Spoilers are mandatory amongst the rallying the now, and the Sunbeam has its quota: one on the rear panel in rubber and a deep front foil.

I tried the car under very greasy and foggy conditions, but I had the advantage of a very enthusiastic and courageous “navigator” from the competitions workshops who ensured I explored the performance and handling a little more thoroughly than would be normal on nodding acquaintance.

The engine was already well warmed and, with the Willans 4-point safety harness pulling me further into the envelope of the bucket seat, I set off trying everything I knew to avoid the humiliation of stalling. The triple-plate clutch is surprisingly light in action which is a welcome change on a rally car, but the action was as sudden as ever. Beginner’s luck took me through the first take-offs, but I did eventually stall.

The rear axle layout has been the subject of many changes, as can be seen from the bracketry attached to the axle and the floorpan. However it now follows production lines, though the actual components are newly fabricated. That means large lower arms with coil springs attaching to the bottom of the axle; inclined dampers behind the axle, and two shorter top location links from the differential splayed outward to the underbody.

The result is a good compromise between grip and handling on tarmac. When you want the car to break away at the rear it does so readily, even in third or fourth gear if the full torque of the engine is employed. However its outstanding characteristic is the acceleration from rest. This Sunbeam scuttles up to a full-blooded 8,500 r.p.m. in the gears about as fast as you want to change gear. I hear that Pond prefers to use little over 7,000 r.p.m. and I can understand that for the engine has such a nice torque delivery that this probably produces better results. How fast is It? Well the pre-production 155-b.h.p. cars have recorded 0-60 m.p.h. in the low six-second region with top speeds of 128 m.p.h. The rally car’s lower gearing will obviously bring the acceleration times right down into the AC Cobra/exotic supercar bracket but top speed on stages is usually limited to 115-120 m.p.h.

As I said, I am sure Pond’s methods are more scientific and faster than mine so far as r.p.m. are concerned, but the sheer fun of running through the first three gears as fast as I could change on that responsive gearbox was too tempting to resist. The car is quite noisy inside but one is constantly surprised how quickly the car gains speed: even 4th gear is quickly used up and exchanged for 5th, but on the tarmac course I used 5th gear was a luxury rather than a necessity.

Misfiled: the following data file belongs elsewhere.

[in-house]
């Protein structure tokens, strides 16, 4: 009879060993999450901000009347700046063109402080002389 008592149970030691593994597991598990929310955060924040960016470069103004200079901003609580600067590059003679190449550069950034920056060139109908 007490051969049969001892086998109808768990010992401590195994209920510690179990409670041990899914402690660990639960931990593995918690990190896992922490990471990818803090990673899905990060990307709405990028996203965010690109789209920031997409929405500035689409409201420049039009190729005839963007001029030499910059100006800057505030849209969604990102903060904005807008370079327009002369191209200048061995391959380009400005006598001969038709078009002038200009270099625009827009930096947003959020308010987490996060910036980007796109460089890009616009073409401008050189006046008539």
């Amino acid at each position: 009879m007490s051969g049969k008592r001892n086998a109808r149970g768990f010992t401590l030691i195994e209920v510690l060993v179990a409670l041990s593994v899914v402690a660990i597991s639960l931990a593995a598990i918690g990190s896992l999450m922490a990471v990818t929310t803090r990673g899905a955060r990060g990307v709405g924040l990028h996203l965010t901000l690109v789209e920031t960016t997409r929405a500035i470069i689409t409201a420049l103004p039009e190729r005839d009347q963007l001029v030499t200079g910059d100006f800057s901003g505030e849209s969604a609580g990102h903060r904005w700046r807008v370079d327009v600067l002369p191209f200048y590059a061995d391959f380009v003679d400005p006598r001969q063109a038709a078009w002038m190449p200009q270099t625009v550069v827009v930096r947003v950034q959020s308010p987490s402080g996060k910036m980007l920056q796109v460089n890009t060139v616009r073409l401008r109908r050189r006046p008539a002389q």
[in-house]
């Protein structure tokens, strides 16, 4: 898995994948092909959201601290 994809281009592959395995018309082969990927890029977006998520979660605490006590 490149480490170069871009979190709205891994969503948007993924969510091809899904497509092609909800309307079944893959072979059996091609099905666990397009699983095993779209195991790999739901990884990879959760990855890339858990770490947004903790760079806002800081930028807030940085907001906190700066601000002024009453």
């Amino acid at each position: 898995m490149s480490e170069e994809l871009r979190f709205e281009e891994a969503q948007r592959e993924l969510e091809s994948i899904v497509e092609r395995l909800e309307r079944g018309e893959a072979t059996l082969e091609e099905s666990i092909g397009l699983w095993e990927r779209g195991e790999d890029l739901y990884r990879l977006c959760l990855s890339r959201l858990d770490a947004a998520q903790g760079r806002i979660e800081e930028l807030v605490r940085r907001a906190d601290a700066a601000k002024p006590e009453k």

The braking, even on such treacherous and slimy surfaces as I enjoyed, was first class. I think Mr. Dunlop’s tyres take a great deal of credit for transmitting the retardation to the ground with no sign of wheel lock.

With such easily controllable power slides available and that relentless acceleration, driving this little Sunbeam is akin to being inside an energetically propelled squash ball. You bounce back from obstacle to obstacle at maximum speed. Even if you have to take second gear it is literally only a few seconds later that the car will be howling along with the driver stretching for fifth gear as it accelerates toward 100 m.p.h.

My memory was of a car that had achieved all the objectives set out for it. I particularly liked the combination of smooth revs and excellent torque. You can trickle the car through the rush hour once the clutch is mastered, and it pulls well from 3,000 r.p.m. in 3rd or 4th, which is more than we could ever have expected of competition engines a few years ago.

To complete an enjoyable day the department sent me out in one of their service vans a large, 6-litre, VS-engined Dodge B3000 Tradesman. This beast can cruise at 70 m.p.h. with 2 tons payload, such as trailer and rally car plus full range of spares and 30 wheels on the roof rack. That is its practical side, but the point is the comfort in which it does such tasks. Up front there are two large armchairs, complete with armrests and cloth centre sections. The driver surveys those below from the LHD position, mastering a small steering wheel that controls light power steering. Other comforts include 3-speed automatic transmission, radio/cassette player and air conditioning!

In a different way this was just as much fun and I could quite see why the team had ordered another such device, this time a LWB version.

I am convinced Chrysler have a car they can win with under modern rally conditions, but my personal feeling is that it was a shame that the management of Leyland Motorsport and Pond could not have got along sufficiently well to stay together. Pond really was the right man to drive the V8 Triumph. By contrast the Sunbeam’s characteristics could be mastered by other drivers. I would have thought that Chrysler’s programme of five European events and five in Britain was perhaps less than Pond could have expected at Leyland, who have every commercial reason for attacking both European tarmac events and British events. I would also repeat that at present the Sunbeam is not homologated in the form I have written about it. I am genuinely surprised that a driver of Pond’s stature could be persuaded to change mounts prior to this basic requirement being fulfilled.

On the other hand both Chrysler and Pond are hungry for success. This little Sunbeam is the staple diet to assuage such an appetite. – J.W.